I didn't ignore their long-term record, but I don't think its particularly impressive - for two reasons:

1) When I look at the early year results of an investment manager's record, I always assume the AUM was a whole lot smaller - so on a time-weighted, capital-weighted average return basis, I'm guessing most of their limited partners have not outperformed the indices.
2) Even if ignore point 1, I ran their numbers from 2003 through a six-sigma calculation correlated with the side-by-side S&P returns and looked up the result in my handy-dandy z-table.  Their portfolio returns statistically beat 54% of random portfolios based on the S&P.  That's only a bit better than a coin toss.  Statistically their returns are mostly leveraged beta and very little alpha over the entirety of their record.

But my point wasn't to take shots at them.   My main point is that their position may be weaker than appreciated by AIM investors.  Unless a lot of their AUM is their own money, their recent poor record plus current swoon in equities could force their hand by their own investors.

But I understand your concern about my post.

wabuffo

BURN!!!!

kab60

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Re: AIM.TO - Aimia
« Reply #485 on: August 08, 2019, 04:42:47 AM »

wabuffo

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Re: AIM.TO - Aimia
« Reply #486 on: August 08, 2019, 06:39:31 AM »
CDLX (Cardlytics) out with a good earnings report that the market seems to like - up ~15% in early trading this morning.  So that's good news for AIMIA.

wabuffo

wabuffo

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Re: AIM.TO - Aimia
« Reply #487 on: August 08, 2019, 01:21:18 PM »
I (again) became an AIM.TO shareholder bagholder after today's price swoon.   Of course, that means this thing is heading a lot lower and I will probably regret this little speculation.   8)

wabuffo
« Last Edit: August 08, 2019, 07:09:11 PM by wabuffo »

Cigarbutt

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Re: AIM.TO - Aimia
« Reply #488 on: August 14, 2019, 05:49:33 AM »
Q2 results out.

The message is that management is engaged (for better or for worse) in the transformation of their operating platform. They expect negative cash drag to go down but it’s only a promise at this point and “accretive” acquisitions will decrease the level of cash and investments held (and margin of safety).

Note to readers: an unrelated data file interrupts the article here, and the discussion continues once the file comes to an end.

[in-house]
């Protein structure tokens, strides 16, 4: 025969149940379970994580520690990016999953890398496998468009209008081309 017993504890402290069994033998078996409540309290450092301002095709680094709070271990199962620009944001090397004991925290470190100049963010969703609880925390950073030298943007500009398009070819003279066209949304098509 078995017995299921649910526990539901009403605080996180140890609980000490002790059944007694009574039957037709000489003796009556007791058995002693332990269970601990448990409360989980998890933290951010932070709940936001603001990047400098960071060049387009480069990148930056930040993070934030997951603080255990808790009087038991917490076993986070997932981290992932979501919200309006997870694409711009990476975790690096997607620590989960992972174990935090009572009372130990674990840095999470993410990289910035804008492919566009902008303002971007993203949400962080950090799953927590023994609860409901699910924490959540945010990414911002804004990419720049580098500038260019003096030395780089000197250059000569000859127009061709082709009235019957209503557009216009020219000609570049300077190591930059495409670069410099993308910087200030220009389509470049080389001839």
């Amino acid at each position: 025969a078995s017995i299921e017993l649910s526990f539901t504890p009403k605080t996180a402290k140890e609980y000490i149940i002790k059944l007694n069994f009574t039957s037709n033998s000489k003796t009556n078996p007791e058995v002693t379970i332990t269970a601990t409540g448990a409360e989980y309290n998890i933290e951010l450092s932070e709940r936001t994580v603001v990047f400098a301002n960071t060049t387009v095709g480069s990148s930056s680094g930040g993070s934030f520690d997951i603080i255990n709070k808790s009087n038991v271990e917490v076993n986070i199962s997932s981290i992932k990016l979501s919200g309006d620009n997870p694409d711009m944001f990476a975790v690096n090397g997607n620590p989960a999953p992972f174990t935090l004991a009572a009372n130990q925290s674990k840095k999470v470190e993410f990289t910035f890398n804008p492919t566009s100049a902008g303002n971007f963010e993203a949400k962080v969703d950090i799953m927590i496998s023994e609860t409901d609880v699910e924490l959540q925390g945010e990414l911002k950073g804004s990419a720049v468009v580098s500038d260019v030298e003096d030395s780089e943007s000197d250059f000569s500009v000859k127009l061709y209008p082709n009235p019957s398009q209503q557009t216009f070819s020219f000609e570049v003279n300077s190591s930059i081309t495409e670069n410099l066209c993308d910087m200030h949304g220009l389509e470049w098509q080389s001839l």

In Q2 and since then, the market value of Cardlytics has gone up (I would suspect they’re also doing well with their long-term bonds) and I do not take these numbers in today’s valuation although monetization may be coming soon and hopefully they can achieve an exit at an attractive price point.

Another key part of the puzzle is PLM. PLM is going through a relative soft patch but the underlying business appears to be strong and growing. Adjusted EBITDA increased to 21.3M USD last quarter. One has to reasonably subtract to intrinsic value based on the setup but I continue to think that there is a considerable gap between what is reported (53.2M) and what the business is really worth.

Margin of safety wise, looking at total equity (579M) at end of Q2, subtracting 20M for the completion of the NCIB, subtracting 322M for the prefs and ‘adjusting’ for unrecognized value for PLM and BigLife, I get a ‘floor’ at about 5$ per share (shares outstanding now at about 108.5M). Going forward, there will be a continuous negative cash flow drag from operations and dividends to preferreds (which will continue to cause a 40% tax accrual to grow because of part VI.1 and unprofitable operations for the foreseeable future) but this drag will be mitigated partly by interest income and distributions from PLM.

All in all, I was hoping for more immediate value realization but am still comfortable holding on for now.

movys

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Re: AIM.TO - Aimia
« Reply #489 on: August 14, 2019, 06:21:20 AM »
I don’t think anyone expected any immediate value realization with Q2’s report.  Also not a surprise that mgmt is engaged in the transformation of their operating platform.

Curious how you are  “adjusting” your value for PLM in your all-in “floor” of $5/share?  Was nice to hear Rabe confirm that There’s a robust exclusivity clause in their agreement with Aeromexico.

Also doesn’t sound like they are close to announcing any kind of M&A, which is good as it allows some time for the boxing match with Mittleman to play out before mgmt can destroy more value.

Finally, is there a chance mgmt actually  finds a real bargain and creates a ton of value by putting the NOLs to work?